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Counting the economic benefit of safe cities

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Kathy Gibson reports from Huawei Safe City Summit in Nairobi – Implementing a safe city system in Nairobi has had a noticeable impact on crime rates – and has even had a positive impact on the economy as a whole.
Chen Qui, global president of government and public utilities sector at Huawei Enterprise points out that initial figures show that the city’s crime rate has reduced by as much as 60% in the last year, particularly in car theft and robbery on the street.
“We find that our safe city solution can make our world, and our cities and urban citizens, feel safer and have a better life,” he says.
Dean Yu, CEO of Huawei Kenya, points out that the implementation of a safe city solution not only contributes to a reduction in crime, but helps to increase conviction rates as well.
“Because we have implemented car registration tracking and the collection of video records, if something happens, the evidence is there. This helps the police because they now have better evidence to present in court.”
But the story doesn’t end there: The hotel occupancy rate in Nairobi has also increased as much as 70% in the last year, and the city has hosted many more international conferences than ever.
Yu adds that the “soft” benefits of a safe city solution are hard to quantify. “Before we deployed this system, criminals could do what they wanted,” he says.
“But now that there are so many cameras across the city, it makes people think twice before they commit a crime. So whether the cameras are catching a crime or not, they are helping to reduce it by deterring potential criminals.”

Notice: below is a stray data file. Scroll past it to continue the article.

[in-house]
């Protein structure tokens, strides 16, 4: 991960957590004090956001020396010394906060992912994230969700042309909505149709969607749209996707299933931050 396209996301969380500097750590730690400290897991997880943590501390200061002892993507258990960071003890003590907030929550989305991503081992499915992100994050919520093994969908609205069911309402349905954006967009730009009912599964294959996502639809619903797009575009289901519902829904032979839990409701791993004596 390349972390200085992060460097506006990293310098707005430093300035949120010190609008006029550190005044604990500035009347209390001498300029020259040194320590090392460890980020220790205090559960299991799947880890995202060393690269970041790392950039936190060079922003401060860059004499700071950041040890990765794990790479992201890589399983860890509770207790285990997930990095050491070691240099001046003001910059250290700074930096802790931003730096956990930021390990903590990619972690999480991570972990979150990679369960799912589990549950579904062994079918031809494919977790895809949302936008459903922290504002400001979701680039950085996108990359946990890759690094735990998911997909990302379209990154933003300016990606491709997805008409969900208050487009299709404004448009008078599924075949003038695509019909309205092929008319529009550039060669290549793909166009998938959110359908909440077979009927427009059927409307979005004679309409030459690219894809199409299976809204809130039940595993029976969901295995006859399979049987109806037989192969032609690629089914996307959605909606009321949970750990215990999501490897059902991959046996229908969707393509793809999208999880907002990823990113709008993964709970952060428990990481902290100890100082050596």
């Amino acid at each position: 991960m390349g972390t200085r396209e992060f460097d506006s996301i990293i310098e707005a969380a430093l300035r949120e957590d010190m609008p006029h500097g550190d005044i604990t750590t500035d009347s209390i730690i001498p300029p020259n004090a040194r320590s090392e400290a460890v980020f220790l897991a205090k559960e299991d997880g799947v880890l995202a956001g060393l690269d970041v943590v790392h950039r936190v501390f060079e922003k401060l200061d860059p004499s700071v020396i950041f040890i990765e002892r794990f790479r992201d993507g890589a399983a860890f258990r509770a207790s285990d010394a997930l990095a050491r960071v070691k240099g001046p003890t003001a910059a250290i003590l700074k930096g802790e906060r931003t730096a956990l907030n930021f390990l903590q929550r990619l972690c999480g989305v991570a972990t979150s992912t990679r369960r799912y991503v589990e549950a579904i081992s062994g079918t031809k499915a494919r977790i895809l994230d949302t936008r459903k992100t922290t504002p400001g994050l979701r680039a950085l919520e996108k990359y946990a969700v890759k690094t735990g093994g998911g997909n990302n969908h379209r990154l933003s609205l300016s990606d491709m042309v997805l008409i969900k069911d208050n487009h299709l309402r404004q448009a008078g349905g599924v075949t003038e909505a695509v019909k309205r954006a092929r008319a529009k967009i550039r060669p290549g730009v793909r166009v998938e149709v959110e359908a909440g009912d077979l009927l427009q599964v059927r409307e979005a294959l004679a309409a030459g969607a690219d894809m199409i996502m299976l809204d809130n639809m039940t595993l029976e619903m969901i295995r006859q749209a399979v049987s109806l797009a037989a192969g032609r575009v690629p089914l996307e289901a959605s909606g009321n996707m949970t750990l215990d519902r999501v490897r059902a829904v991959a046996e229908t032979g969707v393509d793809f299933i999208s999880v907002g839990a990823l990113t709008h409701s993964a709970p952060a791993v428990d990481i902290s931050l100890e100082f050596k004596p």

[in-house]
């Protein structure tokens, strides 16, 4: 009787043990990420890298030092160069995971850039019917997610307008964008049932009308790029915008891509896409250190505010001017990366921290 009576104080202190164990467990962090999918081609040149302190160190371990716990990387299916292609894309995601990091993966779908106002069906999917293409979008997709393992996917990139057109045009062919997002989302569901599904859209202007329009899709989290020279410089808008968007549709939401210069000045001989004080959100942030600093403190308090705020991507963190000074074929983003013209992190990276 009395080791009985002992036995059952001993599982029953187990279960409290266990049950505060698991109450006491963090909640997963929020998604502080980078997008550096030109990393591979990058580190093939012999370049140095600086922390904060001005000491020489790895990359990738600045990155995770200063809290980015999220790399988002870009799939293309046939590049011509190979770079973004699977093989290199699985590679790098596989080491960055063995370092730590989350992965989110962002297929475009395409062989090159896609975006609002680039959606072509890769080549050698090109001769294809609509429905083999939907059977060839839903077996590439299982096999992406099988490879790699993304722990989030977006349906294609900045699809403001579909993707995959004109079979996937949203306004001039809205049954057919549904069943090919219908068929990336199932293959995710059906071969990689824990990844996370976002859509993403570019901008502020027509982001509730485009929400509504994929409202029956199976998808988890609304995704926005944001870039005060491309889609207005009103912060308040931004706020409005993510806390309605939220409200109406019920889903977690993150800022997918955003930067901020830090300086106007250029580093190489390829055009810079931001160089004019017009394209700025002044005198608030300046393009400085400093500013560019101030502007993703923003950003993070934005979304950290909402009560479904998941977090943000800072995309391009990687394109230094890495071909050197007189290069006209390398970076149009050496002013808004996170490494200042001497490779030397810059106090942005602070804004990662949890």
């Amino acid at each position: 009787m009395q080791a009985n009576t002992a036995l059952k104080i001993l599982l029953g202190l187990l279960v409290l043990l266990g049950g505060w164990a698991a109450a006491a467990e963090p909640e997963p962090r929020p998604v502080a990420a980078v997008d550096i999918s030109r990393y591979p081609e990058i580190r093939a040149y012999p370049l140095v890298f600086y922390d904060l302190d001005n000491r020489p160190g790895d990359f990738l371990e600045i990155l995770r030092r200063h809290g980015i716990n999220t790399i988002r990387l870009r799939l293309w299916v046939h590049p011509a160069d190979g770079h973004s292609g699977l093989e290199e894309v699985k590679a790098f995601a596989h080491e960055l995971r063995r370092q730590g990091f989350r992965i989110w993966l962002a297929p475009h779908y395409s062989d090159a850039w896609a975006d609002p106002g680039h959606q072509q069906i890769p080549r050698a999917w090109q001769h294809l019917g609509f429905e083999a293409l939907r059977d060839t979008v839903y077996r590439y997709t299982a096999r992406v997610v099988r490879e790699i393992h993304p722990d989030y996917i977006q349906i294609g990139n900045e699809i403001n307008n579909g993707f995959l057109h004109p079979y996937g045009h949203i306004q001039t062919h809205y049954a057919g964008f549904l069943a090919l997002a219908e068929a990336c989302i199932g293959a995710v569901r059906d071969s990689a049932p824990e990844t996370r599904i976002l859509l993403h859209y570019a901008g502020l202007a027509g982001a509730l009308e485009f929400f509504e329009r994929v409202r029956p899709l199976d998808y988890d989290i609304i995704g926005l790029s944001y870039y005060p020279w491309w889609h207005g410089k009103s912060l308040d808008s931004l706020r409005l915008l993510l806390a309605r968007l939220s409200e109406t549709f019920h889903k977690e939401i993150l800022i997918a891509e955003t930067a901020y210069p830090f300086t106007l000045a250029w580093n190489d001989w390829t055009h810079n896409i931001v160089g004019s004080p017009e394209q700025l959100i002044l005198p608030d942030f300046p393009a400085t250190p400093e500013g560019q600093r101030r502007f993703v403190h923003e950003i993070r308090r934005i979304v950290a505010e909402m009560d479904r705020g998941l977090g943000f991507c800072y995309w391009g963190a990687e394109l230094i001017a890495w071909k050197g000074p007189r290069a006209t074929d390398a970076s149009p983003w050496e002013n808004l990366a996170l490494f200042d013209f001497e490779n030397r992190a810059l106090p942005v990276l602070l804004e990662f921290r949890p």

Huawei has had a lot of practice with safe city solutions: it has deployed in 100 cities in close to 30 countries, serving about 400-million people.
“The Kenya case is the best success story in Africa,” Qui says. “The system in Nairobi was implemented in just half a year, and has been in service for one year now.”
Importantly, the Nairobi system integrates all the city’s emergency services: police, fire and emergency medical. “These three agencies can now synchronise with one another when there is an event to ensure the correct services arrive in the field at the right time.”
The Nairobi installation consisted of an integrated communications platform that brings in a number of different protocols from devices and sensors around the city, integrating with voice and video.
It also supports mobile integration and fixed integration.
Importantly, it can integrate feeds from just about any device, be it street lights or cameras, or even citizens’ smartphones.
Huawei also provided cameras and handsets that are ruggedised and include push-to-talk functionality. Existing handsets are also integrated into the solution.